"Pushing boundaries in sustainability": Formula E set to electrify London

The second season of the FIA Formula E Championship is headed for a nail-biting finale in London next weekend (2 3 July) that will decide the champion of the world's first all-electric single-seater series event.

The London race will see high-profile manufacturers Audi Sport and Renault e.dams battle it out for the championship

The London race will see high-profile manufacturers Audi Sport and Renault e.dams battle it out for the championship

The concept of an all-electric racing series has grown traction over the last two years, with the series heading to Beijing, Buenos Aires, Paris and Berlin to highlight the viability of electric vehicles (EVs) as a high-speed source of entertainment.

For the Visa London ePrix race at Battersea Park, Formula E has partnered with European solar company Lightsource to create an entire eVillage fan zone that offers solar powered mobile charging stations, 10 electric, solar-charged buggies for disabled transport and solar powered ticket booths.

Lightsource chief executive Nick Boyle said: “Both Lightsource and Formula E are aligned in our ethos of pushing the boundaries in sustainability. We are extremely proud to be working in partnership with Formula E’s operations team to deliver bespoke renewable energy solutions to the Visa London ePrix.

“This is the new world of electricity supply, where choice and control is at the forefront for consumers large and small. By powering the entire eVillage, we are hoping to demonstrate that renewable energy is definitely a reliable and credible source of power.”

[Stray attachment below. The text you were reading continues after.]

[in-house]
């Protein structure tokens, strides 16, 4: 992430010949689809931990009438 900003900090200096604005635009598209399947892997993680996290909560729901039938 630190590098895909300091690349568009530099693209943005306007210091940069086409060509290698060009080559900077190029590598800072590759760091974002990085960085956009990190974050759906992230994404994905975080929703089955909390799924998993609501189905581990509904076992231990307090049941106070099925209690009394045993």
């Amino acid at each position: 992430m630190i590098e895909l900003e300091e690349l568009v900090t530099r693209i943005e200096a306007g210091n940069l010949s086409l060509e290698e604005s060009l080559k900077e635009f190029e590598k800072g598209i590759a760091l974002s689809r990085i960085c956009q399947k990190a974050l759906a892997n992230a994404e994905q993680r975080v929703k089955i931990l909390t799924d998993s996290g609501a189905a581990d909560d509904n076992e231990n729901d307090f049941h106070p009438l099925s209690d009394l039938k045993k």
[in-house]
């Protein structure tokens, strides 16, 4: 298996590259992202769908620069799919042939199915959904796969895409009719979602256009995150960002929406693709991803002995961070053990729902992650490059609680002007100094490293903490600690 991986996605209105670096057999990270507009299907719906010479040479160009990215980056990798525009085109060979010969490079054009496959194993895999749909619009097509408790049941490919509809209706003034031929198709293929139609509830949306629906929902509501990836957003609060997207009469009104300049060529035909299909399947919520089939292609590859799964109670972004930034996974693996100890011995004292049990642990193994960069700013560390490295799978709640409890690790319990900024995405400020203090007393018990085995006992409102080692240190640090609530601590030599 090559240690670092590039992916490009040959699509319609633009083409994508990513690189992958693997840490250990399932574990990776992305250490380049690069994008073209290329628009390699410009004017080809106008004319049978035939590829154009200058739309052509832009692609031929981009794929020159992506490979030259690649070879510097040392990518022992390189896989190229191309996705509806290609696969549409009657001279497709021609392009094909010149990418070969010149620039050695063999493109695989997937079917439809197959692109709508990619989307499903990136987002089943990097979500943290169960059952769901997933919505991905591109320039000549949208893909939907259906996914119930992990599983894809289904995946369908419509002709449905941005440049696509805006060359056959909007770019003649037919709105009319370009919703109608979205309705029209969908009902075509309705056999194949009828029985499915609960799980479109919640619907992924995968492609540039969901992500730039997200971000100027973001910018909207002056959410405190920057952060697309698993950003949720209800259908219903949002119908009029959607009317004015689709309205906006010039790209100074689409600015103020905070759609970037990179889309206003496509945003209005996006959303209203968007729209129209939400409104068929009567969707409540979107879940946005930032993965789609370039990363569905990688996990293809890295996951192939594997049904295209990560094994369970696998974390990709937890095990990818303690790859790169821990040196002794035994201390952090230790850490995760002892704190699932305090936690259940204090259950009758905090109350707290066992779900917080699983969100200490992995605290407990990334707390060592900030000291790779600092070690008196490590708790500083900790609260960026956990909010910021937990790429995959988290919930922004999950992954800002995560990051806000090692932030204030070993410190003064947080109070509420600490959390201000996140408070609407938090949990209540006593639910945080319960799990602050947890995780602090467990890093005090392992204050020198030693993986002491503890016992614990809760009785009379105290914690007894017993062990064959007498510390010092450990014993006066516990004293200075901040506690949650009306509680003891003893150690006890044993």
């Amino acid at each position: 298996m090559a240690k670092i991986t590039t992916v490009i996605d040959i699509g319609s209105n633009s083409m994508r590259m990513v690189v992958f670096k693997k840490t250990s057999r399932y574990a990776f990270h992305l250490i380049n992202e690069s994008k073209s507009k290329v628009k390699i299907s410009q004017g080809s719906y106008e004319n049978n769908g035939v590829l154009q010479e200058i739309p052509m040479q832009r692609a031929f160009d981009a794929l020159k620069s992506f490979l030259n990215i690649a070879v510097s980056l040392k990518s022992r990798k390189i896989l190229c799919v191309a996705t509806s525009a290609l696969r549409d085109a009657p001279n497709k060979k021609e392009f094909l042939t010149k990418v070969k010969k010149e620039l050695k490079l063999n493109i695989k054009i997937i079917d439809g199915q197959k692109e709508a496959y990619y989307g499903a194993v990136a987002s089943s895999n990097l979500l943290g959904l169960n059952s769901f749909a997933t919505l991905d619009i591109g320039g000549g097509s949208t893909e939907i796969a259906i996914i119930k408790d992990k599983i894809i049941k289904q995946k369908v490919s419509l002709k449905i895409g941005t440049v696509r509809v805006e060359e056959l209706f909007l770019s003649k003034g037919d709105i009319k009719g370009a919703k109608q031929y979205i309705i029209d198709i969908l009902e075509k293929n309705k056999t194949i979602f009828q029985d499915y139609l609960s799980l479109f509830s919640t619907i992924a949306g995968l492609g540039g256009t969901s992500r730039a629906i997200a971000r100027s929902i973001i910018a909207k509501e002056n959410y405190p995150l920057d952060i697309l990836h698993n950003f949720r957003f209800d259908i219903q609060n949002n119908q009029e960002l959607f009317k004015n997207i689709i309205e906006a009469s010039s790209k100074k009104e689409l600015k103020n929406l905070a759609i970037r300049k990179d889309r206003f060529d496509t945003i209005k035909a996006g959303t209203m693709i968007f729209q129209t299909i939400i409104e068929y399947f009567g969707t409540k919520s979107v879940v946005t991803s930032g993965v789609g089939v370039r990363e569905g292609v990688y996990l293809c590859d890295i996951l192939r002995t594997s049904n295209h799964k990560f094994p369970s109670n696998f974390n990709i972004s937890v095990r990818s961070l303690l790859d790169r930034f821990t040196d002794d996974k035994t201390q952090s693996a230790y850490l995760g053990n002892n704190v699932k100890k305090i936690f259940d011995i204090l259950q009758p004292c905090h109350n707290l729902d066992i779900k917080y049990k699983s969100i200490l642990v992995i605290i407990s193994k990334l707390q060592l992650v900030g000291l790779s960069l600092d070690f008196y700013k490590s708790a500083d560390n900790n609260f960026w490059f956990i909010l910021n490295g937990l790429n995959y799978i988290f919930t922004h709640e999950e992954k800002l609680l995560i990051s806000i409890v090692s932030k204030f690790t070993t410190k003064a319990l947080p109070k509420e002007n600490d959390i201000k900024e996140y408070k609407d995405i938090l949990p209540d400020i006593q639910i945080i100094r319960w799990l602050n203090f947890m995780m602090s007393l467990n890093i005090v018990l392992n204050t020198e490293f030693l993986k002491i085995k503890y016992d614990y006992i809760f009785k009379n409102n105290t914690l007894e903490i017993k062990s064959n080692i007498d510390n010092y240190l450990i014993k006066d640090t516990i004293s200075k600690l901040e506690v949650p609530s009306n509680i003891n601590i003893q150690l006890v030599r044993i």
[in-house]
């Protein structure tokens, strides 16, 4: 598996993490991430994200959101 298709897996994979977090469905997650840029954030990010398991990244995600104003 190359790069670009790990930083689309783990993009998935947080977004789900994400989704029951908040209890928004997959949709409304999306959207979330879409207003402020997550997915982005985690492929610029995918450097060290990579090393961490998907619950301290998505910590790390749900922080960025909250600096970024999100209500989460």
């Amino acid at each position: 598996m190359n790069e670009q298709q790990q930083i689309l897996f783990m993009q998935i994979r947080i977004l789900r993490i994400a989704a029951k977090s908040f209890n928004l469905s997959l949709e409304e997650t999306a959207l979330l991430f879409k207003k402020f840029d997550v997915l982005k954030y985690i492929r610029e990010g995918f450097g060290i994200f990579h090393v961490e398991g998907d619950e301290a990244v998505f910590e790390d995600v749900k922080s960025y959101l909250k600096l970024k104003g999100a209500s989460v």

The London race will see high-profile manufacturers Audi Sport and Renault e.dams battle it out for the championship, with just a single point separating the drivers of each team. Vehicle from BMW will also be present in the eVillage.

Formula E was established by the FIA, the governing body of world motorsport, to demonstrate the viability of EV technology in motor sport. To truly capture the low-emission movement, all cars are charged by generators that run on the almost emission-free fuel glyercine, which is reportedly so clean you can drink it.

An uptake in regulatory requirements has also opened up new powertrain possibilities, with cars surpassing a season one average speed of more than 75mph. Suspension innovations and motor and inverter solutions have supplemented the increase in speed without adding to fuel consumption.

Formula for success

Last year’s event saw sustainability chiefs from Formula E, IKEA, Marks and Spencer and Infosys - all partners of the Climate Group initiative RE100 – gather to implore businesses to invest and support a growing renewables market. In 2014, the first all-electric Formula E driving championship was broadcast live on ITV.

Earlier this week, the Renewable Energy Association (REA) unveiled a new sector group to represent members across the transport, energy and technology sectors as part of a wider effort to deliver a sustainable transition to low-emission vehicle uptake in the UK.

Matt Mace


electric vehicles | formula e | renewables | technology | transport


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